This is what I get to thinking about when we hear both the story of the Nativity and the Epiphany.
We all have this collective memory of the Nativity and the Epiphany that has "three wise men." But do we really know there were three? We attribute it to three because we know they brought gold, frankincense, and myrrh. We assume there is "one wise man per gift." The Gospel account of it in Matthew only says there were "wise men from the East." We believe there were three because every Nativity set we ever saw has three little figurines in it.
But really, for all I know, there could have been as few as two, or some unnamed number past three. There could have been even more gifts, we just know of three. But to get bogged down in the details detracts from the central focus of the story; namely, they traveled to see Jesus, and when they got there, they saw this radiant baby. They saw a light and a radiance so pure, the image stuck with them and it made them radiant. It made them want to give both the treasures of the world, and the treasure in their hearts to this baby. This radiance was carried out on their faces and for a time, they felt no shame, no guilt, no righteous justification, no fear. It was so good, they knew it could not be brought back to Herod; that it could induce jealousy and coveting, and could be their undoing, as well as the child's.
But the central theme of this story is simply to describe the light of this radiant baby. To obsess over the factual details of this truth detracts from the central truth in the same way my interrupting parish stories to insist I was or was not there at the time, detracts from that person transmitting the radiance of the story. The central theme of parish stories is to transmit the light of what is Trinity-Kirksville as an image of the light of God.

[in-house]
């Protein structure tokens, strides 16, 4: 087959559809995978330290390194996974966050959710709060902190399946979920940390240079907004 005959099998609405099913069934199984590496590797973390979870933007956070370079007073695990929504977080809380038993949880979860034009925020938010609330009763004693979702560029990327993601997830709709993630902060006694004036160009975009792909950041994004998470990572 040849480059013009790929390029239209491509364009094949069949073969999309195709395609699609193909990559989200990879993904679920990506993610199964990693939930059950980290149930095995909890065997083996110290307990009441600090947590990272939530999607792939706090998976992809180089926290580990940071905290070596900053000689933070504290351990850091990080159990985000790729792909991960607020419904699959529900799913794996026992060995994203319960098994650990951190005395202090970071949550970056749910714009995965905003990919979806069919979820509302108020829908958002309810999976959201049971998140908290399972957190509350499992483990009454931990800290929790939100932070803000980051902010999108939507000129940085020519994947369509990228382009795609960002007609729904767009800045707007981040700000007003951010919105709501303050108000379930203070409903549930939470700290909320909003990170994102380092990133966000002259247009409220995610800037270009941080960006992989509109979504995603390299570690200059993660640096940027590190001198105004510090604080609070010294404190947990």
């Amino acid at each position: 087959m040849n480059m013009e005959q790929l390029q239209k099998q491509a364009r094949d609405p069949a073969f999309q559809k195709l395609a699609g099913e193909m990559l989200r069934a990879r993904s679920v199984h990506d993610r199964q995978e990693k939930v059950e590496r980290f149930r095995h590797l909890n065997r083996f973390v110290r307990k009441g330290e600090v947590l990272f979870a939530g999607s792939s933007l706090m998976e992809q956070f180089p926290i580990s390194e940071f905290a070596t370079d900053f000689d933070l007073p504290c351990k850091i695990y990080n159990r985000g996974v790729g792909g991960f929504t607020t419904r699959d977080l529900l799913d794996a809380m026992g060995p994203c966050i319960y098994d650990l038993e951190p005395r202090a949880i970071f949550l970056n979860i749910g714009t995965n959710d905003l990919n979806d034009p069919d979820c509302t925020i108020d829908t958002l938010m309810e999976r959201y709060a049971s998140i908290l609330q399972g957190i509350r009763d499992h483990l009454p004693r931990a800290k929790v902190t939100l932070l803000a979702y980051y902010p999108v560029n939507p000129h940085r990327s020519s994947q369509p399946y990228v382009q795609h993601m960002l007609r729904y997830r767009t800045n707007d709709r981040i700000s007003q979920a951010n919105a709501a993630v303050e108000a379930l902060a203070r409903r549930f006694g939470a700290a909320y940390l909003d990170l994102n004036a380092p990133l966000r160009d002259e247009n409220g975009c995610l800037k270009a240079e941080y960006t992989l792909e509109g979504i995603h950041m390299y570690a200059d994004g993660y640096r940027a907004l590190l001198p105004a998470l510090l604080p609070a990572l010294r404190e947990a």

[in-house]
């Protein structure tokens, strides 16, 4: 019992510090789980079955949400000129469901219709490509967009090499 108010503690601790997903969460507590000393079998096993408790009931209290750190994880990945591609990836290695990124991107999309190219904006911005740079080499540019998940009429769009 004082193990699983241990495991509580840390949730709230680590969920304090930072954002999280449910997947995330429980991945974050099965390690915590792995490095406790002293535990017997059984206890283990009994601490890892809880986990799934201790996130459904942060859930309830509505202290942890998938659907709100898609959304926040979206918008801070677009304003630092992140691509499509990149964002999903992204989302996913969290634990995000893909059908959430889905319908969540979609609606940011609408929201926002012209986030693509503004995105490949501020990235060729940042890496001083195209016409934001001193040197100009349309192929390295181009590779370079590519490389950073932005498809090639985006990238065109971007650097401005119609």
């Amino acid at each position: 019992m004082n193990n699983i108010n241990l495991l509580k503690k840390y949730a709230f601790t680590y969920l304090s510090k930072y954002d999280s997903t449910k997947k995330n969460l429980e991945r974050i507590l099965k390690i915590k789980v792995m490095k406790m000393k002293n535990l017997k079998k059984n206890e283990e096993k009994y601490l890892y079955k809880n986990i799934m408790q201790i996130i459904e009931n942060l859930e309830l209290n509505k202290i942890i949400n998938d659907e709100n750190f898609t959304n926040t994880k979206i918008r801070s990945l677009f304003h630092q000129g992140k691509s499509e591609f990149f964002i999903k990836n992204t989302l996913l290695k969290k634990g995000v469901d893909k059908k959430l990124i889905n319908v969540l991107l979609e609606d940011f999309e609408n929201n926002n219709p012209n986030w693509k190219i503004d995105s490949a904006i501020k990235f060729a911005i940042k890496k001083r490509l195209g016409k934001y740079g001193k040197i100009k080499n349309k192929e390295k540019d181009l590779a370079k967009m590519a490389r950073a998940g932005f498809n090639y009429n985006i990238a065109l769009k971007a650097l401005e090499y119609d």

When you get right down to it, I do remember these parish moments where I wasn't physically present, because I remember the story tellers telling it. For instance, I was not at the ordination of our Priest Associate in 2006. But I remember it, because I heard some parts of her story as it happened for her, and I remember the stories of two different people in the same car who traveled to see it, and some adventures surrounding it. Their memories have become mine.
So in that sense, each of us is allowed ownership in remembering the Nativity, the Epiphany, the life of Christ, the trial, the crucifixion, and the Resurrection. When we hear, "We celebrate the memorial of our redemption," in Eucharistic Prayer A, we are allowed our own "memories" of it through our spiritual imagination.
Epiphany gives us the opportunity to tap into that collective memory of a journey that resulted in the glimpse of a radiant baby. Glimpses that changed lives and thoughts and hearts. Today, I simply invite you to look to that baby and be radiant.